Issues Regarding Automated Standard Application for Payment System
AIMD-98-142R: Published: Apr 30, 1998. Publicly Released: Apr 30, 1998.
GAO reviewed the Financial Management Service's (FMS) Automated Standard Application for Payment (ASAP) system, focusing on: (1) the lack of supervision of certain ASAP system staff's work at two regional financial centers that administer the ASAP system; (2) inconsistent documentation by one of the centers of its review of enrollment forms from federal agencies and organizations that want to participate in the ASAP system; and (3) inappropriate access to the ASAP system's disbursement and return payment processing functions.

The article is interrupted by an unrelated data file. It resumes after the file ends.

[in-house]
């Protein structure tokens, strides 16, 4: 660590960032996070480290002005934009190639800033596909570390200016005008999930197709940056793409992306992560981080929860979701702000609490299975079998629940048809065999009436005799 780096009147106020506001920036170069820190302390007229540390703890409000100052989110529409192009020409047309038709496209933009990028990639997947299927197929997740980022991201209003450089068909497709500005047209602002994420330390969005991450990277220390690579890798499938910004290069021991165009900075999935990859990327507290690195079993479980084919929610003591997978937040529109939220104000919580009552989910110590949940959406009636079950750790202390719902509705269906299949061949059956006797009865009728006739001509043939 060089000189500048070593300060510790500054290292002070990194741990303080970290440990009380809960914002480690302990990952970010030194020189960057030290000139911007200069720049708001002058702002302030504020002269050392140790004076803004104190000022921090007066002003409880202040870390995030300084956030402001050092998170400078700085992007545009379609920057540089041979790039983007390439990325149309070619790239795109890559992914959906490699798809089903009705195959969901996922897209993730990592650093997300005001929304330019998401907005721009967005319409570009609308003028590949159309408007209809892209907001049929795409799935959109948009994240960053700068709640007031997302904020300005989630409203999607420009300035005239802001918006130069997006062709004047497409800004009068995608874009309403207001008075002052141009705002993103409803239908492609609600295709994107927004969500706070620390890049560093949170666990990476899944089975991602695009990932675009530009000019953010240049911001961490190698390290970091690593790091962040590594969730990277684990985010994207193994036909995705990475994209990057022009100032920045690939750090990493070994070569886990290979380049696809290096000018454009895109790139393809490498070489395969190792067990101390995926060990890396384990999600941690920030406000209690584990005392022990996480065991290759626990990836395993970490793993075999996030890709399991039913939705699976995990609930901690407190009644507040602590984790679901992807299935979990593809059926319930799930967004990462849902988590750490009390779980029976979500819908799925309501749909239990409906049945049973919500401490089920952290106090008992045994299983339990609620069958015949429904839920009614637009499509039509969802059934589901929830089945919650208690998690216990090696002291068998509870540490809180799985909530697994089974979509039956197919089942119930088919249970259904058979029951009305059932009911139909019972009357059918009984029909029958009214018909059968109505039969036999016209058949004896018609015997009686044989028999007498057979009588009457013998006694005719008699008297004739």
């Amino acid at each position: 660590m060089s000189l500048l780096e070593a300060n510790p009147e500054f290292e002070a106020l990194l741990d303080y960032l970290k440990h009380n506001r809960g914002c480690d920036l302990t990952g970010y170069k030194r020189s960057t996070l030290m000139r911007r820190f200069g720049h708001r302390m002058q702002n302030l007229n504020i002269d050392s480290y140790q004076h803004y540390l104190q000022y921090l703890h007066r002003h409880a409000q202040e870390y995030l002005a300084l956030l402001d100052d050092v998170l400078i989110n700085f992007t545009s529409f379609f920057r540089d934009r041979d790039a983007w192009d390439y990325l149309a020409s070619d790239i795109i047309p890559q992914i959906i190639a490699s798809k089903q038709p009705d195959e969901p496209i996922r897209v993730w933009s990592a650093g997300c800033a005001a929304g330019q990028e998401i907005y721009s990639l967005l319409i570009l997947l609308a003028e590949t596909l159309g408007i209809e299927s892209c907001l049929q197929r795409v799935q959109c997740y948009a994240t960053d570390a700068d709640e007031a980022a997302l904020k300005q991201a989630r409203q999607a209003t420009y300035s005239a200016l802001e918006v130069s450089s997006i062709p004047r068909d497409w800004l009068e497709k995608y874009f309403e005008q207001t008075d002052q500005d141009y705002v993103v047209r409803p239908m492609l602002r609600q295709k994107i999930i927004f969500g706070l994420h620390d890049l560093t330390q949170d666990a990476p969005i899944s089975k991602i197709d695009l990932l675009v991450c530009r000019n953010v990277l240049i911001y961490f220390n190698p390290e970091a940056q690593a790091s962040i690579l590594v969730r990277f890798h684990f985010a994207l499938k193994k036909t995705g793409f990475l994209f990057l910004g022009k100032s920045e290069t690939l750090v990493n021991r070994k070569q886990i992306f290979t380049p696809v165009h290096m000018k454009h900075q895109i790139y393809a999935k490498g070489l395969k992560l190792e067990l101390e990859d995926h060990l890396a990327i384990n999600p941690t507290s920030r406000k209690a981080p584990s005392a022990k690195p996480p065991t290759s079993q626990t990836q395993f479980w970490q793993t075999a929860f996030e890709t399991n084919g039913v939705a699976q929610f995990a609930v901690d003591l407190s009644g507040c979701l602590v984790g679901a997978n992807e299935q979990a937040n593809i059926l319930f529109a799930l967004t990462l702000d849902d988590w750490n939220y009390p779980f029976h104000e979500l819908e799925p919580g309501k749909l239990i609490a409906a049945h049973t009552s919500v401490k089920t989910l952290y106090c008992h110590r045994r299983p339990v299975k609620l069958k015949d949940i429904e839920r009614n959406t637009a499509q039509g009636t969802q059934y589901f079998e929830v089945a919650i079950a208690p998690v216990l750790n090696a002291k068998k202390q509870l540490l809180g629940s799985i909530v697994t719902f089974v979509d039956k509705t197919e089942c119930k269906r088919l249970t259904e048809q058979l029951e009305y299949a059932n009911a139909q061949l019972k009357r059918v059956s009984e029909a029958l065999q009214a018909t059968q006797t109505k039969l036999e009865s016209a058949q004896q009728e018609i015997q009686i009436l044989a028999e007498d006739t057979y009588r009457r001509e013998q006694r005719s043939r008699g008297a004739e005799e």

GAO noted that: (1) the Comptroller General's Standards for Internal Controls in the Federal Government requires supervisors to systematically review staff's work to the extent necessary and approve it at critical points to ensure that management objectives are met and errors or misunderstandings of procedures are detected; (2) however, at the Philadelphia and San Francisco Centers, GAO found that the ASAP system staff's work was not reviewed and approved by a supervisor; (3) according to the Comptroller General's Standards for Internal Controls in the Federal Government, all pertinent aspects of transactions and other significant events are to be clearly documented; (4) however, GAO found that staff at the San Francisco Center did not always document their review of users' enrollment forms by completing a tracking form; (5) the tracking form, required by FMS enrollment procedures, is designed to aid staff in reviewing, tracking, and accepting the various enrollment forms that users must submit to the center to participate in the ASAP system; (6) according to the Comptroller General's Standards for Internal Controls in the Federal Government, key duties and responsibilities in authorizing, processing, recording, and reviewing transactions should be separated among individuals; (7) in connection with its review of electronic data processing general controls, GAO identified 58 user identifications that grant staff inappropriate access to the ASAP system's disbursement and return payments processing functions; (8) FMS is not restricting access to these functions to only appropriate staff; and (9) as a result, the Federal Reserve Bank of Richmond Center and federal participating agencies staff were not adequately segregated from incompatible duties and there is an increased risk that invalid disbursements could occur.